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Husband, father, grandfather, friend...a few of the roles acquired in 62 years of living.  I keep an upbeat attitude, loving humor and the singular freedom of a perfect laugh.  I don't let curmudgeons ruin my day; that only gives them power over me.  Having experienced death once, I no longer fear it, although I am still frightened by the process of dying.  I love to write because it allows me the freedom to vent those complex feelings that bounce restlessly off the walls of my mind; and express the beauty that can only be found within the human heart.

Wednesday, February 20, 2013

The Things We Can't Fix

"Broken Hearted Toy" from www.wallpaperdisk.com

Copyright © 2013 by Ralph F. Couey
Written content only

A small child stands in front of me, wearing a sad face and the hint of a tear or two.  Holding up two small pudgy hands holding a favorite but broken toy and looking up into my eyes, a small, quivery voice says...

"Daddy, fix?"

For a father, this is a familiar scene.  Whatever other job we might be engaged in takes a back seat.  A small world has been crushed and we have been asked to repair it.

Sometimes its just a matter of snapping a plastic piece or two back in place.  Occasionally the job requires a more complicated approach, involving superglue, duct tape, or a couple of small screws and a battery.  The toy gets fixed, the small face lights up; a small world has been restored.  If you're lucky, the child will favor you with that singular look of love and discovery that has written all over it, "Gee, my Dad can fix anything!"

With a smile and a sense of love and fulfillment, we return to the task at hand.

Its an unfortunate truth that these requests diminish with the passage of time.  Over the years as their self-reliance grows their reliance on parents shrinks.  This is the way it should be, if we have done our jobs as parents.  While we're happy to see them grow up, we still mourn the loss of that special sense of purpose  called "Parenthood."

The path of life consists of stretches that are smooth and level, and others that are steep, rocky, and strewn with potholes.

And once in a while, we find that the path leads to a cliff.

Happy Ever Afters are something always wished for, but rarely received.  It's hard not to hope for one even fully well knowing what a fairy tale concept it is.  This is especially true about marriage.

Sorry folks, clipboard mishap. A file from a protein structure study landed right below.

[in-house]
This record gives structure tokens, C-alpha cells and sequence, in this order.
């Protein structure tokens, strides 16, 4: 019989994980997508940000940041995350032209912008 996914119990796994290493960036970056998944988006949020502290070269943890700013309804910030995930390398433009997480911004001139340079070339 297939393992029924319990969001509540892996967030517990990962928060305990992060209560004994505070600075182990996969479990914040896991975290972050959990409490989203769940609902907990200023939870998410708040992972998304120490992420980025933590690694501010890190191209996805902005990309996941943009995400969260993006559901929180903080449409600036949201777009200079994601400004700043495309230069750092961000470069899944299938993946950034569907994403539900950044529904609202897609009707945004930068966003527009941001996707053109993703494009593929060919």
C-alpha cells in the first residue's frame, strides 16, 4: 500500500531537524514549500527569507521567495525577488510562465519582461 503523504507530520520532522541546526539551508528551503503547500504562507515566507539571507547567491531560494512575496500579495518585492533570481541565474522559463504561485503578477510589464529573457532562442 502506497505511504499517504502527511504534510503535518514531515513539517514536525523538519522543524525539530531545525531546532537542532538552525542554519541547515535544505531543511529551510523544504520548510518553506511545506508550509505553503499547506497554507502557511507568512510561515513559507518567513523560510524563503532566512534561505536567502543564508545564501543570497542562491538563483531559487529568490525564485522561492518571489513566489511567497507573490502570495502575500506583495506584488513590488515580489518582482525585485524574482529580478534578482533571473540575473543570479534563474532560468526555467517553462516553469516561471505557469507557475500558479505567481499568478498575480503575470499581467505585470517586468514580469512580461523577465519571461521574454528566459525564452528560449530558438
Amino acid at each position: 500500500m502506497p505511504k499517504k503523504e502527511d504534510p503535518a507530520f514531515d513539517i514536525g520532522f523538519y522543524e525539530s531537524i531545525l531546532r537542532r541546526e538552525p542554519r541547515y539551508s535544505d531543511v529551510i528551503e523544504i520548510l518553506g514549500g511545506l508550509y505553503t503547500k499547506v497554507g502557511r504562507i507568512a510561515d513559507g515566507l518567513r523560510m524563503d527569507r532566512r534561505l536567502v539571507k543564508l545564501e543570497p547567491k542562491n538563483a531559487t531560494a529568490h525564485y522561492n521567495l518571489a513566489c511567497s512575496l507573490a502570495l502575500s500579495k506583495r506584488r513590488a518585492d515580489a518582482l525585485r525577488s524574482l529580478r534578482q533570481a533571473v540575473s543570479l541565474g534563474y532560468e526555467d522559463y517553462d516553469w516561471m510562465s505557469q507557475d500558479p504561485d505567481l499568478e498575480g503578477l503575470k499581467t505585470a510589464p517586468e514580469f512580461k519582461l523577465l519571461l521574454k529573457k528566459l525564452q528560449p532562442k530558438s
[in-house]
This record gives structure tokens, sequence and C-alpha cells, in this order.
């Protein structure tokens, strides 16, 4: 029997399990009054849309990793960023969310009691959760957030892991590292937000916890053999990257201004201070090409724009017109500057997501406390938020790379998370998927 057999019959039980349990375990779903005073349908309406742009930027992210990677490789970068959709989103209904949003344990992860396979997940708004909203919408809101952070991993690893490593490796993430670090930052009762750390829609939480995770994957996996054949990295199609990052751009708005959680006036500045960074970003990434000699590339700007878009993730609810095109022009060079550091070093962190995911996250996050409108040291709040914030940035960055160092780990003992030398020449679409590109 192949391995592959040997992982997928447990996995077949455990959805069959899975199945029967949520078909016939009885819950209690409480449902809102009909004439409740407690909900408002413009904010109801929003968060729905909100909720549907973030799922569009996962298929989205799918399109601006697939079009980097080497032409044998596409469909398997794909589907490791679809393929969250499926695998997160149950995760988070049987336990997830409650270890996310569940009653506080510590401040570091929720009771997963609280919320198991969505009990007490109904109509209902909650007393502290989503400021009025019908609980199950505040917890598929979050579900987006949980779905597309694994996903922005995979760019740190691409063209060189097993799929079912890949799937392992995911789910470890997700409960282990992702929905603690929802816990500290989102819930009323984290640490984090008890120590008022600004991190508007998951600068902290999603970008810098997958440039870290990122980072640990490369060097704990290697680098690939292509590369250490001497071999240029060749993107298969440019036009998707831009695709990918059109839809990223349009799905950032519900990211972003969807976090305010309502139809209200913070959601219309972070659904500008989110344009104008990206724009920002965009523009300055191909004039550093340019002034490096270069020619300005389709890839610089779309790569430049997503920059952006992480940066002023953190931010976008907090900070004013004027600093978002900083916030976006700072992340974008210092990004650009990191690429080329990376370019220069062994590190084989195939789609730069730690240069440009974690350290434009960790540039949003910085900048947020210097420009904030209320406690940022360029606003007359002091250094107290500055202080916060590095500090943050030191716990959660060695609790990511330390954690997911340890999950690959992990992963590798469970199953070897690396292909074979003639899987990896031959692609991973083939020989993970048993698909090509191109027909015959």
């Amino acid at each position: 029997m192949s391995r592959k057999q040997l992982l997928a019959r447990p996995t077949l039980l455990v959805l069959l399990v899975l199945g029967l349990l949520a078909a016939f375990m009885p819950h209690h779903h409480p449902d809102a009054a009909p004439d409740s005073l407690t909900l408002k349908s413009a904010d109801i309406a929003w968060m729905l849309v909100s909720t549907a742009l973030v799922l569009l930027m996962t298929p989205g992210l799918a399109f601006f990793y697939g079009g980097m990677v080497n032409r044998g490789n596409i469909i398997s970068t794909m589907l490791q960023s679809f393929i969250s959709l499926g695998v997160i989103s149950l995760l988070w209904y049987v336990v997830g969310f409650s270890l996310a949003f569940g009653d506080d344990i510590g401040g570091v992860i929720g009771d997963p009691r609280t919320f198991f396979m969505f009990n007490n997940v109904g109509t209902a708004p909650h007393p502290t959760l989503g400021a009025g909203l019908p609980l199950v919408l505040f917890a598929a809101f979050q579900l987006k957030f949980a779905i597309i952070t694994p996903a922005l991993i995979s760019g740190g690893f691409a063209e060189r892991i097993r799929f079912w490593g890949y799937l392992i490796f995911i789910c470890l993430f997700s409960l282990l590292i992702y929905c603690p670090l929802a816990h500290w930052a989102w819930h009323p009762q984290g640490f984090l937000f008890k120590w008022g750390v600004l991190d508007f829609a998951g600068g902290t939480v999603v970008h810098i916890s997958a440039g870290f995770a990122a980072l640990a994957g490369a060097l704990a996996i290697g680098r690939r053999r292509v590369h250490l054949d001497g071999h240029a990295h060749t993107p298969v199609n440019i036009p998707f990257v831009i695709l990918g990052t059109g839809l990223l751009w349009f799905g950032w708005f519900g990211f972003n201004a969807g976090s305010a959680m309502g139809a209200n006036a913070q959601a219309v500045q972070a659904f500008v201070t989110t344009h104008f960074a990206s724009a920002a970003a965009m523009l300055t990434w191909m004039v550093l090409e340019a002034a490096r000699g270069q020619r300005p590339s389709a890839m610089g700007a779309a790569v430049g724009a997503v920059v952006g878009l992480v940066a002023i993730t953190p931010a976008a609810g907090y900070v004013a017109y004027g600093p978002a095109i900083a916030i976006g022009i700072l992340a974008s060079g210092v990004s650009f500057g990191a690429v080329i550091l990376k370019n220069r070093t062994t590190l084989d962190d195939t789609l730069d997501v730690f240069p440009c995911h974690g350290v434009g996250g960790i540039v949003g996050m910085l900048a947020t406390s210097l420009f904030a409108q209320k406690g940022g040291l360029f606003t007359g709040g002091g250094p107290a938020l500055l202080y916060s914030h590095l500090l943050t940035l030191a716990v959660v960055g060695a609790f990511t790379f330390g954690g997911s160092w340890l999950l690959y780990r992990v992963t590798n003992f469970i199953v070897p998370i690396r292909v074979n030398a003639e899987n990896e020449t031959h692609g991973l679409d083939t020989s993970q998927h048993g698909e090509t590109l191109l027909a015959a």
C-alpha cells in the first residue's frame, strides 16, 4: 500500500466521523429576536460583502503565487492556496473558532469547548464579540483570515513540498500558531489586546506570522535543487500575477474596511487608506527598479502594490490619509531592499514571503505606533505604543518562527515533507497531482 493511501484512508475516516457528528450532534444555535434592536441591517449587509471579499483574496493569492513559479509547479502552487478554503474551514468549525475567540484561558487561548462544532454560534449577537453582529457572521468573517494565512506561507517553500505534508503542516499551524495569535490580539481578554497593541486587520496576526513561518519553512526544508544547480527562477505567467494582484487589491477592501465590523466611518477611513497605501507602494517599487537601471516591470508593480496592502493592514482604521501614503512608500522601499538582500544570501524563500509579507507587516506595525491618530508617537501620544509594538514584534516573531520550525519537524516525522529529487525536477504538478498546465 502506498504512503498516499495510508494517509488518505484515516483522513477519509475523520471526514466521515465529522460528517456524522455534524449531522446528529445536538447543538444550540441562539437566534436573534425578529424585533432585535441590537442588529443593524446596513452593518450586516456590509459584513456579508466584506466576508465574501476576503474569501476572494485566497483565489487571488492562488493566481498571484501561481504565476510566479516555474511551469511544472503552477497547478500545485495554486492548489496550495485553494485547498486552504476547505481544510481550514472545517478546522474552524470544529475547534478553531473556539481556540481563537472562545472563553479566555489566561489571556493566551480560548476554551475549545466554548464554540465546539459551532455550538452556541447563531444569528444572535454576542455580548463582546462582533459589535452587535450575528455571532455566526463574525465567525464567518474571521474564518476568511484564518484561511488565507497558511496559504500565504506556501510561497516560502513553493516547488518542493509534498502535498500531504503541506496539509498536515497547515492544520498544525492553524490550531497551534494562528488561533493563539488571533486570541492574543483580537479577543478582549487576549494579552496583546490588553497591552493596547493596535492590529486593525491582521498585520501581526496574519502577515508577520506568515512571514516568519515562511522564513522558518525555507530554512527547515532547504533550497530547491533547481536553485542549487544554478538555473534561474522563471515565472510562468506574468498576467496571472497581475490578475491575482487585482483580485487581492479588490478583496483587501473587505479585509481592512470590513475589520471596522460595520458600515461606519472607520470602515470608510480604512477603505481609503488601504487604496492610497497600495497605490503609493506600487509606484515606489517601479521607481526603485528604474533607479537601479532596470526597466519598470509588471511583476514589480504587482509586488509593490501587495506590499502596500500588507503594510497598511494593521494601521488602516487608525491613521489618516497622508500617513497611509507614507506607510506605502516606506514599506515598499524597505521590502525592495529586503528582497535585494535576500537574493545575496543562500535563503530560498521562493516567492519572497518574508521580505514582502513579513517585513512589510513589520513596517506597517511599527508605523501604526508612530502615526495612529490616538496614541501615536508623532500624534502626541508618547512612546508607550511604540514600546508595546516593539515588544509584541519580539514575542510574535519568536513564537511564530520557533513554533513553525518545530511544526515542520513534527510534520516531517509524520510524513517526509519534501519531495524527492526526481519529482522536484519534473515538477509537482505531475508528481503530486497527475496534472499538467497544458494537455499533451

The signs that a marriage is foundering are many and obvious.  When I was young, my friends and I would stand on a wooden bridge over a railroad track.  As the train approached, the bridge would begin to tremble.  The approaching engine would then roar beneath us, it's hot exhaust shooting up between the boards.  The rumbles of discord between two people are easy to detect, provided one is not deafened by delusion and false hopes.  But a troubled marriage consists of two people sliding down an ever-steepening track until one day when both face the realization that it's over.

This is painful for everyone connected.  Parents, friends, in-laws, all feel the pain.  But it is particularly painful for the children.  Their minds, still challenged in understanding simple ideas, can't comprehend the complexities of adult relationships.  They don't understand what has happened between Mommy and Daddy.  They feel their home disintegrating around them.  They just want it to stop.

The parents of the embattled couple struggle as well.  Inevitably, the blame falls to that familiar face in the mirror, the one that whispers, "If you had been a better parent..."

For this Dad, it was a strangely revealing moment.  My child had broken something.  For once, it was something I couldn't fix.

There is a harsh lesson here.  I learned that I cannot repair shattered lives.  Nor can I fix broken people, especially people who insist on remaining broken.

It's easy for a Dad to feel like Superman before his kids.  But it's incredibly painful to deal with the Kryptonite.
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